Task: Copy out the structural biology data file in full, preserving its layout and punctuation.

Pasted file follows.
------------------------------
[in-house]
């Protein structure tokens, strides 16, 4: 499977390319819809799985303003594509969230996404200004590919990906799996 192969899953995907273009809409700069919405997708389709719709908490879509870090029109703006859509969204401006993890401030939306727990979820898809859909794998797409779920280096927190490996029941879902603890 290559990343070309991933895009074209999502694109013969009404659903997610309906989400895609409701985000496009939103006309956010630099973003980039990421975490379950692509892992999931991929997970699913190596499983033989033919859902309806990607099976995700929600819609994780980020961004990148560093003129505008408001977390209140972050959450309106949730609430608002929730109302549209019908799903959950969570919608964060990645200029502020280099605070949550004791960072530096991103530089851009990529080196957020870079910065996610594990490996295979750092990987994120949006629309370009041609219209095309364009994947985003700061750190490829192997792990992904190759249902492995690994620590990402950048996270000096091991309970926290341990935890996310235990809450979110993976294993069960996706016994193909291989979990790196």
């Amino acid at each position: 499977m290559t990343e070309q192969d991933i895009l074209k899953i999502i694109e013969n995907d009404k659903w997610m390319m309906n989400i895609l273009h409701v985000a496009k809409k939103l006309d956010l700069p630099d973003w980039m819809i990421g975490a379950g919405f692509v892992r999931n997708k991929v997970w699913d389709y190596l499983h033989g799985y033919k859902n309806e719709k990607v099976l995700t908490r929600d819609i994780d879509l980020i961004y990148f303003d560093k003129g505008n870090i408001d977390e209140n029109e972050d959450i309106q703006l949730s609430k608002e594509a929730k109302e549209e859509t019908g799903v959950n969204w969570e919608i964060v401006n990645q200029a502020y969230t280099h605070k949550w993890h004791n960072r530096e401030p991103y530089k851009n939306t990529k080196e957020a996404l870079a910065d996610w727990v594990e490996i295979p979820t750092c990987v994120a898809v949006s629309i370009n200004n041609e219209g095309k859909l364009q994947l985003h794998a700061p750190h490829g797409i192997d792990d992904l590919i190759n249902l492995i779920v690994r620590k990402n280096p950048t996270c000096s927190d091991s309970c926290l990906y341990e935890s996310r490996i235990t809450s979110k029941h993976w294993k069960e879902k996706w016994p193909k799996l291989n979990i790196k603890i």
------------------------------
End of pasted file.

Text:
[in-house]
């Protein structure tokens, strides 16, 4: 499977390319819809799985303003594509969230996404200004590919990906799996 192969899953995907273009809409700069919405997708389709719709908490879509870090029109703006859509969204401006993890401030939306727990979820898809859909794998797409779920280096927190490996029941879902603890 290559990343070309991933895009074209999502694109013969009404659903997610309906989400895609409701985000496009939103006309956010630099973003980039990421975490379950692509892992999931991929997970699913190596499983033989033919859902309806990607099976995700929600819609994780980020961004990148560093003129505008408001977390209140972050959450309106949730609430608002929730109302549209019908799903959950969570919608964060990645200029502020280099605070949550004791960072530096991103530089851009990529080196957020870079910065996610594990490996295979750092990987994120949006629309370009041609219209095309364009994947985003700061750190490829192997792990992904190759249902492995690994620590990402950048996270000096091991309970926290341990935890996310235990809450979110993976294993069960996706016994193909291989979990790196």
């Amino acid at each position: 499977m290559t990343e070309q192969d991933i895009l074209k899953i999502i694109e013969n995907d009404k659903w997610m390319m309906n989400i895609l273009h409701v985000a496009k809409k939103l006309d956010l700069p630099d973003w980039m819809i990421g975490a379950g919405f692509v892992r999931n997708k991929v997970w699913d389709y190596l499983h033989g799985y033919k859902n309806e719709k990607v099976l995700t908490r929600d819609i994780d879509l980020i961004y990148f303003d560093k003129g505008n870090i408001d977390e209140n029109e972050d959450i309106q703006l949730s609430k608002e594509a929730k109302e549209e859509t019908g799903v959950n969204w969570e919608i964060v401006n990645q200029a502020y969230t280099h605070k949550w993890h004791n960072r530096e401030p991103y530089k851009n939306t990529k080196e957020a996404l870079a910065d996610w727990v594990e490996i295979p979820t750092c990987v994120a898809v949006s629309i370009n200004n041609e219209g095309k859909l364009q994947l985003h794998a700061p750190h490829g797409i192997d792990d992904l590919i190759n249902l492995i779920v690994r620590k990402n280096p950048t996270c000096s927190d091991s309970c926290l990906y341990e935890s996310r490996i235990t809450s979110k029941h993976w294993k069960e879902k996706w016994p193909k799996l291989n979990i790196k603890i």